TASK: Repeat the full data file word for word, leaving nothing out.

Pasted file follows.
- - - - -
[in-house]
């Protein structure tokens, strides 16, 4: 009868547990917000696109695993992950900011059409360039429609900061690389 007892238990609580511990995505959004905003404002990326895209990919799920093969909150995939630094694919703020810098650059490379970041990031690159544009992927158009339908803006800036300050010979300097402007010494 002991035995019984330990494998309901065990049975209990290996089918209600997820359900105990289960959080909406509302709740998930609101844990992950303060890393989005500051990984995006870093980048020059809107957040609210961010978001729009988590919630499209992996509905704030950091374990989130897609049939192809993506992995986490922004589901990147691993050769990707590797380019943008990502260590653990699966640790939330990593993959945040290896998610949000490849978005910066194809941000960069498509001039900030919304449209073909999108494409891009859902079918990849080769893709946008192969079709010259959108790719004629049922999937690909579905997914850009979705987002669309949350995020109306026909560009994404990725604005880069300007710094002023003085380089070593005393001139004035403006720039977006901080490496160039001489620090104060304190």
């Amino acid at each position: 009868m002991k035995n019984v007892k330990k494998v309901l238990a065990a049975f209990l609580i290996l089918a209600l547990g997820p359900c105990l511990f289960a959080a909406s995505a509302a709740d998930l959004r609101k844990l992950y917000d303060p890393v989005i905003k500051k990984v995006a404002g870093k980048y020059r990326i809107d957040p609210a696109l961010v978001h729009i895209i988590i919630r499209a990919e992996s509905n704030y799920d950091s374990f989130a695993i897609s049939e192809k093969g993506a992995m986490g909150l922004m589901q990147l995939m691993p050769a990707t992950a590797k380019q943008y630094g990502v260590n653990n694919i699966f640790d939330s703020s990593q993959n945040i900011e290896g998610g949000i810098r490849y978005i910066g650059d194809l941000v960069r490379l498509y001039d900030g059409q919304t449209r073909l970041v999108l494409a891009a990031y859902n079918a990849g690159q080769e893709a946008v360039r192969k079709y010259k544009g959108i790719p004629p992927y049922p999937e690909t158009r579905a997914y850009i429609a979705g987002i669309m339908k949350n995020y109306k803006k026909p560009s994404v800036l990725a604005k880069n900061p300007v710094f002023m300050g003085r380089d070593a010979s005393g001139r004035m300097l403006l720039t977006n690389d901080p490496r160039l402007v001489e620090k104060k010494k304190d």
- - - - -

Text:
[in-house]
């Protein structure tokens, strides 16, 4: 009868547990917000696109695993992950900011059409360039429609900061690389 007892238990609580511990995505959004905003404002990326895209990919799920093969909150995939630094694919703020810098650059490379970041990031690159544009992927158009339908803006800036300050010979300097402007010494 002991035995019984330990494998309901065990049975209990290996089918209600997820359900105990289960959080909406509302709740998930609101844990992950303060890393989005500051990984995006870093980048020059809107957040609210961010978001729009988590919630499209992996509905704030950091374990989130897609049939192809993506992995986490922004589901990147691993050769990707590797380019943008990502260590653990699966640790939330990593993959945040290896998610949000490849978005910066194809941000960069498509001039900030919304449209073909999108494409891009859902079918990849080769893709946008192969079709010259959108790719004629049922999937690909579905997914850009979705987002669309949350995020109306026909560009994404990725604005880069300007710094002023003085380089070593005393001139004035403006720039977006901080490496160039001489620090104060304190």
């Amino acid at each position: 009868m002991k035995n019984v007892k330990k494998v309901l238990a065990a049975f209990l609580i290996l089918a209600l547990g997820p359900c105990l511990f289960a959080a909406s995505a509302a709740d998930l959004r609101k844990l992950y917000d303060p890393v989005i905003k500051k990984v995006a404002g870093k980048y020059r990326i809107d957040p609210a696109l961010v978001h729009i895209i988590i919630r499209a990919e992996s509905n704030y799920d950091s374990f989130a695993i897609s049939e192809k093969g993506a992995m986490g909150l922004m589901q990147l995939m691993p050769a990707t992950a590797k380019q943008y630094g990502v260590n653990n694919i699966f640790d939330s703020s990593q993959n945040i900011e290896g998610g949000i810098r490849y978005i910066g650059d194809l941000v960069r490379l498509y001039d900030g059409q919304t449209r073909l970041v999108l494409a891009a990031y859902n079918a990849g690159q080769e893709a946008v360039r192969k079709y010259k544009g959108i790719p004629p992927y049922p999937e690909t158009r579905a997914y850009i429609a979705g987002i669309m339908k949350n995020y109306k803006k026909p560009s994404v800036l990725a604005k880069n900061p300007v710094f002023m300050g003085r380089d070593a010979s005393g001139r004035m300097l403006l720039t977006n690389d901080p490496r160039l402007v001489e620090k104060k010494k304190d």